Drivers of the most polluting vehicles would have to pay a fine from July 2020 when entering Birmingham City Centre if the clean air zone is implemented from July 2020.
The initiative comes into effect as a way of curbing air pollution in some cities in the UK which includes Birmingham as well. Here’s how it happened and what you need to know about it.
What actually happened?
It all began in 2015 when the Supreme Court of the United Kingdom ordered ministers to take immediate action to cut air pollution after a case was brought by the environmental law organization ClientEarth.
The organization insisted that not enough was being done after the UK breached EU limits for nitrogen dioxide (NO2) – a gas produced by diesel vehicles which can decrease lung function.
In response, the government called for five cities to establish a Clean Air Zone (CAZ): Birmingham, Leeds, Southampton, Nottingham, and Derby.
In 2017, the government was threatened again and was issued a final warning by a concerned European Commission to comply with the air pollution limits for nitrogen dioxide (NO2) or face a case at the European court of justice
Thereafter, Birmingham city council submitted its full business case in 2018 December after being required by the Government to achieve compliant air quality limits in the shortest possible time. The plan was approved in March and scheduled to be implemented by January 2020.
What are the charges?
Clean Air Zone charges are based on the vehicle and not the person driving, or any passengers or goods being carried. Charges depend on the type of vehicle and what sort of engine it has.
To avoid paying to drive in the Clean Air Zone the vehicle will need to meet certain criteria, depending on the fuel type:
- Diesel – Euro 6 (VI) standard or better.
- Petrol or LPG added to original petrol engine – Euro 4 standard or better.
- Gas – Euro 6 (VI) standard or better.
- Fully electric or hydrogen fuel cell – all are compliant and avoid CAZ charges.
- Hybrid electric – the diesel/petrol engine must meet the relevant criteria above.
If the above criteria are not met, cars, taxis, LGVs, and minibuses will be charged £8 per day while HGVs, coaches, and buses are charged £50 per day.
The council has encouraged people to use the Transport for London (TfL) website to see if their vehicles will be compliant.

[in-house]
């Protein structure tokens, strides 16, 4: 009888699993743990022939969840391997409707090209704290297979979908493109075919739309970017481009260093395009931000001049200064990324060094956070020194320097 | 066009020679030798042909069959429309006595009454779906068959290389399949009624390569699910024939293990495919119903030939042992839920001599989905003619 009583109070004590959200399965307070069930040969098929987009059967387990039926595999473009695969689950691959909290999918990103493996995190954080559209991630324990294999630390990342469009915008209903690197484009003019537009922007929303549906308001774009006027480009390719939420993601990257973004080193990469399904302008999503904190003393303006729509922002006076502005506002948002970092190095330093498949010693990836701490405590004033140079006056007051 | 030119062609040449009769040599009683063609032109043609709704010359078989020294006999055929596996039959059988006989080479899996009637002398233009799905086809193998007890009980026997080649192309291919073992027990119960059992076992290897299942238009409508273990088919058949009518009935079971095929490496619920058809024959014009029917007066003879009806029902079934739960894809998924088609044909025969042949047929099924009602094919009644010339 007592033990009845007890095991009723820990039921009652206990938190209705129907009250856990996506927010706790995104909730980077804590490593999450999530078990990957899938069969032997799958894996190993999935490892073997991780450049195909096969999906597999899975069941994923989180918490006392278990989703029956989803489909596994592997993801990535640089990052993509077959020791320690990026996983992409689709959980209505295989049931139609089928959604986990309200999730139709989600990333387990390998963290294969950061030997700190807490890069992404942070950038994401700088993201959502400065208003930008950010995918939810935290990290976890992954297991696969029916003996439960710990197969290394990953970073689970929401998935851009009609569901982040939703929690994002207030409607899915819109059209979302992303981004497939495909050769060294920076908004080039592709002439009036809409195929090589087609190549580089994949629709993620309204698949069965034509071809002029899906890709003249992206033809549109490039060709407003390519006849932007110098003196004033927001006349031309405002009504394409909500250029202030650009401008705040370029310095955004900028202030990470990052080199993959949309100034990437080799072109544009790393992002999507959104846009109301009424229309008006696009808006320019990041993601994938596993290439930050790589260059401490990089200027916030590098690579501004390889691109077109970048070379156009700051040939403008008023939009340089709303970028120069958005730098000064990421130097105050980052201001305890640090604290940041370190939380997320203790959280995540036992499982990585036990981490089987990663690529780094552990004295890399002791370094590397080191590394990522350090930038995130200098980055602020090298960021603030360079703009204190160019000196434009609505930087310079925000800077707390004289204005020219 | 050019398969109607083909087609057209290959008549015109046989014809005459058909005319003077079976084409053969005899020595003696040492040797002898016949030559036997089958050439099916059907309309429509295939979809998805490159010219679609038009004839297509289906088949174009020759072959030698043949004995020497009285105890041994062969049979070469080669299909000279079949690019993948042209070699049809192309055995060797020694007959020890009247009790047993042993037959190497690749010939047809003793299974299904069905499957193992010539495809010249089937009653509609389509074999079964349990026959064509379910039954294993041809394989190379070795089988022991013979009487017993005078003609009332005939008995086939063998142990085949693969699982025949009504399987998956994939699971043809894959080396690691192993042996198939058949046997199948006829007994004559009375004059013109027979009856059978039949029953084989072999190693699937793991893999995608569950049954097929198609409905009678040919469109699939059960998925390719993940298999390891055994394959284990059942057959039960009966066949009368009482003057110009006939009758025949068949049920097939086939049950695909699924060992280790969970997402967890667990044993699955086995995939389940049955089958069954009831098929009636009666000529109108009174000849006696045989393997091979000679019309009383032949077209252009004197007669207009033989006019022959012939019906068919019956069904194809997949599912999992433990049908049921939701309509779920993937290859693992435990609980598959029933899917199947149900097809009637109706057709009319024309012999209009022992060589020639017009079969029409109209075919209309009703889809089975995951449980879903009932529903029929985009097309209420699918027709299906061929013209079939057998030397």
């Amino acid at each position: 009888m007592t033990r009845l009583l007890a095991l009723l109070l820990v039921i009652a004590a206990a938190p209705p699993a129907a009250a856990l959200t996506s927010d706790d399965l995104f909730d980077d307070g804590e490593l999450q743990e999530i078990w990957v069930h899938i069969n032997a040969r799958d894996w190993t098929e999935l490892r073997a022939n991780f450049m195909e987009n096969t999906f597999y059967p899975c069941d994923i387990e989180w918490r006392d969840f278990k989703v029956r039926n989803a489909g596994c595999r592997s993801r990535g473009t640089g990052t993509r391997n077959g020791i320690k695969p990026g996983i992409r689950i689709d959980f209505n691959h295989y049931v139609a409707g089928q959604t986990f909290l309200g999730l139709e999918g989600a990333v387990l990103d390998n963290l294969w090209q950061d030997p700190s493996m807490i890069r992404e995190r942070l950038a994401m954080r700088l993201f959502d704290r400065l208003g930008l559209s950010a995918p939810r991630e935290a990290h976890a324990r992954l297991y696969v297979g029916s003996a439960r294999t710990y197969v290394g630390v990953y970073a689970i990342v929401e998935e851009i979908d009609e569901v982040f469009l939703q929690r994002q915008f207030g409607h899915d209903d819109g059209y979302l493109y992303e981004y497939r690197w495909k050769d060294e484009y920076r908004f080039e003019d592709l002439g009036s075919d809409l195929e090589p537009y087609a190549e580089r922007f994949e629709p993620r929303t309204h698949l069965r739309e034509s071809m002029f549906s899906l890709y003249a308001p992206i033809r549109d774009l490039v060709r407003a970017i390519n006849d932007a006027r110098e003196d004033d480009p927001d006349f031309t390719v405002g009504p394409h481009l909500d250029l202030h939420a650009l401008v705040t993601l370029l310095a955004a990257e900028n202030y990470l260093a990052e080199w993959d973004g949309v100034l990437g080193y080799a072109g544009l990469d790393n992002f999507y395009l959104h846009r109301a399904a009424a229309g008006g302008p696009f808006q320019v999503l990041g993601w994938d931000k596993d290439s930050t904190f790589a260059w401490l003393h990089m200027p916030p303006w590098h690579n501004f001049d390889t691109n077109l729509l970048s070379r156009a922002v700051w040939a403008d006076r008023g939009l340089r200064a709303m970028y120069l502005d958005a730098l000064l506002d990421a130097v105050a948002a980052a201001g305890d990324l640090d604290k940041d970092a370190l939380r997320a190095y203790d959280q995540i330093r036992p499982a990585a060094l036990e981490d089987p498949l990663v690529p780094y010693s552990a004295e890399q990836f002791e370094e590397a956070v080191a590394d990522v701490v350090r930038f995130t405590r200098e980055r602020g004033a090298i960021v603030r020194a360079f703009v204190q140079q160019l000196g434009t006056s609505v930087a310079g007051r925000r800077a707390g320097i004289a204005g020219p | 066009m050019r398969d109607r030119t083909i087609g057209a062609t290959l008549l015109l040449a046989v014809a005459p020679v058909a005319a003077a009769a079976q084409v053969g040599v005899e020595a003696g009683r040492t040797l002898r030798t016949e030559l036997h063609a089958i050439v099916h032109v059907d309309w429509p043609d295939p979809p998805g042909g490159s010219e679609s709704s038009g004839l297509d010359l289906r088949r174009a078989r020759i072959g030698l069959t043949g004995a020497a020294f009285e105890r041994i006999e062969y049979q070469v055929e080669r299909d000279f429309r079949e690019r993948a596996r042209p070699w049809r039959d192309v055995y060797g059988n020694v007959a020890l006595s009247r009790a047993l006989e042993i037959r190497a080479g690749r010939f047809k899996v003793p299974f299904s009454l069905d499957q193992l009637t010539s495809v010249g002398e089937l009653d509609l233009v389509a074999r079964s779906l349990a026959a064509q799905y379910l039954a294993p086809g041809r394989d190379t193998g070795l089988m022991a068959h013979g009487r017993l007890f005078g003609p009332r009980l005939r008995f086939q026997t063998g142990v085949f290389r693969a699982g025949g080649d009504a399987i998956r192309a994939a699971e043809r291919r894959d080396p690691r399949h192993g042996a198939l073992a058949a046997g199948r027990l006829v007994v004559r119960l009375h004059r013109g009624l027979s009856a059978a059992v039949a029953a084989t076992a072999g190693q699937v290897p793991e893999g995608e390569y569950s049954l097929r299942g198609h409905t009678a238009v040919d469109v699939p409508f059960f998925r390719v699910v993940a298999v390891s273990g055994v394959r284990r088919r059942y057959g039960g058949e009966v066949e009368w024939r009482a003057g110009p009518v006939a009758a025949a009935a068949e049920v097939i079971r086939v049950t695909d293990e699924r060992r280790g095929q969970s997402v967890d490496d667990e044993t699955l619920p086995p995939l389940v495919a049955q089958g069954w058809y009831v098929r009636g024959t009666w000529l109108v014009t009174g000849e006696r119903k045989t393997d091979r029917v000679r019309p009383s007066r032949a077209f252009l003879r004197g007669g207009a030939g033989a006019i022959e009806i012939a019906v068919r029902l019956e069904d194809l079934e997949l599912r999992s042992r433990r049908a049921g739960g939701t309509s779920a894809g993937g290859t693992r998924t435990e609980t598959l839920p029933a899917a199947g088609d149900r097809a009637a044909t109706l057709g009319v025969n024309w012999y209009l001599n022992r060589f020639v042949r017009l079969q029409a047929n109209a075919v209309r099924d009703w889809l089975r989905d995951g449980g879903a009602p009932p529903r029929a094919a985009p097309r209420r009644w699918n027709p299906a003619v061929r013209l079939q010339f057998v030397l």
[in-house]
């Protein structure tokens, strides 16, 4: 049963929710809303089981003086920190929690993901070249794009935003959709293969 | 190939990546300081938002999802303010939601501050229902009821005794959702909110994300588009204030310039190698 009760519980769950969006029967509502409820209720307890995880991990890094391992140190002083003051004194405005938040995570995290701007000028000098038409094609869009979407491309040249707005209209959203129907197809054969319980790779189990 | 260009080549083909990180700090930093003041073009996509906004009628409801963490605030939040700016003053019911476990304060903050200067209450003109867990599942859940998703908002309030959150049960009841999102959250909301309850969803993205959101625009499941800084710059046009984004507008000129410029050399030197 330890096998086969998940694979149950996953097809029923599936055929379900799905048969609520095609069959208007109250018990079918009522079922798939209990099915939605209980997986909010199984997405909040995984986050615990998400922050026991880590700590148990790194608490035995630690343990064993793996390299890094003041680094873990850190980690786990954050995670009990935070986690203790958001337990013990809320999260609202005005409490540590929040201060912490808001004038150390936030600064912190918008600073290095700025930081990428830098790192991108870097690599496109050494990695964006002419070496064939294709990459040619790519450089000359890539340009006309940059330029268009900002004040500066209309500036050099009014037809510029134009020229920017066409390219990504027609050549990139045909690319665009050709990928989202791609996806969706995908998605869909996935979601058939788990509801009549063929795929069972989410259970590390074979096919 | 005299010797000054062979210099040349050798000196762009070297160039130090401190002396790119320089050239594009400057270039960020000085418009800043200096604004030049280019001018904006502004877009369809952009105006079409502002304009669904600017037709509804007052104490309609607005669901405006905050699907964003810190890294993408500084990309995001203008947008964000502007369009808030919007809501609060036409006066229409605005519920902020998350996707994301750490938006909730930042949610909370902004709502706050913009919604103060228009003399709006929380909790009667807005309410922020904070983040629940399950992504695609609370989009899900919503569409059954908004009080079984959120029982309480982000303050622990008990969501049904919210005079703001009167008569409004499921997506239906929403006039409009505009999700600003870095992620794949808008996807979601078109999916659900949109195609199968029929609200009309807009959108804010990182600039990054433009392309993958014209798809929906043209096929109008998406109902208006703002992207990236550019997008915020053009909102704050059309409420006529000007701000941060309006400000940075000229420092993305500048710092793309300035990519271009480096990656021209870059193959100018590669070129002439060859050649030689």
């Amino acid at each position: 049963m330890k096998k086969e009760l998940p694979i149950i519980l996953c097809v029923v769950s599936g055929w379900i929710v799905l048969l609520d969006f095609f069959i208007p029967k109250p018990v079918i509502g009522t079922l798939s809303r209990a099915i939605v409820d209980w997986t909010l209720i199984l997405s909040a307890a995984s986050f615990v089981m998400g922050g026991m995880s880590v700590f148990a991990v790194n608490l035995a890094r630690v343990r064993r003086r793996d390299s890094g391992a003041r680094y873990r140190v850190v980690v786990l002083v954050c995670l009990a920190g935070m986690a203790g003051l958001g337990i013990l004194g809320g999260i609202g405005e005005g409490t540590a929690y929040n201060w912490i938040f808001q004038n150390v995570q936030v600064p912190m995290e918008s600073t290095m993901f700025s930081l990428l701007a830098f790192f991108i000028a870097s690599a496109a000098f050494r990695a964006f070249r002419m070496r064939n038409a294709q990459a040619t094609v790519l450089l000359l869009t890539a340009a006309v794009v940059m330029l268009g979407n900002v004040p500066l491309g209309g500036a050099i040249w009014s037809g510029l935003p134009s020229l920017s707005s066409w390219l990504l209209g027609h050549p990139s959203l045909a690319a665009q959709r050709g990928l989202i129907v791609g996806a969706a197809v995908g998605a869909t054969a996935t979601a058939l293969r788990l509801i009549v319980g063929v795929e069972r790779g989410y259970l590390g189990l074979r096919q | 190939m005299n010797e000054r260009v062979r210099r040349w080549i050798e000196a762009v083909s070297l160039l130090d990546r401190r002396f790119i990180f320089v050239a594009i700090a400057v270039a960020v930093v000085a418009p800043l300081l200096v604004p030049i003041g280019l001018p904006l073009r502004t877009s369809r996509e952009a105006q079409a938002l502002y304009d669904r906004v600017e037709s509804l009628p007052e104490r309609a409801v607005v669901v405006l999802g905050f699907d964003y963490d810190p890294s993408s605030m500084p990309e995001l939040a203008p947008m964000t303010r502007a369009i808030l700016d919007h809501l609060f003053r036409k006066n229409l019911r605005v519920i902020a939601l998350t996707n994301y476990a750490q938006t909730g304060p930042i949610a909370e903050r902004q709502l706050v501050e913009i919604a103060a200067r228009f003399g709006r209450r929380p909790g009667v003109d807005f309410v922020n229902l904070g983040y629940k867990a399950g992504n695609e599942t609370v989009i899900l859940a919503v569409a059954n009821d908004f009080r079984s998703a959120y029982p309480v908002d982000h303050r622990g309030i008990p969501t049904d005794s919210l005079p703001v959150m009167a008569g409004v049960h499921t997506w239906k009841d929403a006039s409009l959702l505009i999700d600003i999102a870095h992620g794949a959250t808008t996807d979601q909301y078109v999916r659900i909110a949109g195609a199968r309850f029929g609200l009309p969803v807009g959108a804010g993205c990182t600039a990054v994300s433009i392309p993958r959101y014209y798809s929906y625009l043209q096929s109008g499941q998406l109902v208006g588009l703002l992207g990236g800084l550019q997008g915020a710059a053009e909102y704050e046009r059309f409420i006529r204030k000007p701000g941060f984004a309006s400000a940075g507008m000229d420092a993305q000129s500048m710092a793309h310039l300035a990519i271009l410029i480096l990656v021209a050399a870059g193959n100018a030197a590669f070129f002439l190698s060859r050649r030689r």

If the vehicle does not meet the criteria above, drivers are permitted to make their vehicles compliant by fitting a retrofit technology. This must be approved by the Clean Vehicle Retrofit Accreditation Scheme (CVRAS).
Are there any exemptions?
There will be some exemptions if the drivers fall into one of the following categories:
- If the vehicle is not CAZ compliant and registered in the CAZ area since before September 2018. The council would not charge the vehicle until 2022.
- If the vehicle is not CAZ compliant but being driven to a place of work in the CAZ and the driver earns less than £30,000 per year. The council would not charge the vehicle until 2021. The council had also promised additional help in the form of public transport tickets or money towards a replacement compliant vehicle. More information can be found on the BrumBreathes website.
- All specialist vehicles in which the engines cannot be upgraded will be exempt from the CAZ charge for at least the first year of operation. These include specialist emergency vehicles (ambulance, fire, and police), historic vehicles that fall under the historic tax charge, military vehicles and show vehicles.
- Visitors to the hospitals within the CAZ and vehicles with disabled or disabled passenger tax classes will be exempted throughout.
The council also hopes to offer additional incentives in the form of public transport tickets or money towards a replacement compliant vehicle. Additional incentives will be given to the taxi drivers and HGV and coach drivers as well.
Where does it actually apply?
Birmingham’s Clean Air Zone will cover all the roads within the A4540 Middleway Ring Road, but not the Middleway itself.
For example, drivers traveling on the M6 who leave at Spaghetti Junction would be charged if they go right through the city centre on the A38.
The council believes the ring road is a sensible boundary that is clear to motorists and the clean air zone covers most of the worst pollution hotspots in the city.
The charges will be applied daily. A non-compliant vehicle driving in the CAZ will pay once for the day, then may drive in the CAZ area without limit on that day.
How do I pay the clean air charge?
Vehicles entering the area inside the ring road will be picked up by automatic number plate recognition (ANPR) cameras, so there won’t be any barriers or toll booths.
For those who do incur charges, these will be payable online. And if you don’t pay up, you could face a £120 fine under proposals.
However, people will not pay for vehicles below the emissions standard if they are parked within the zone all day but are not turned on.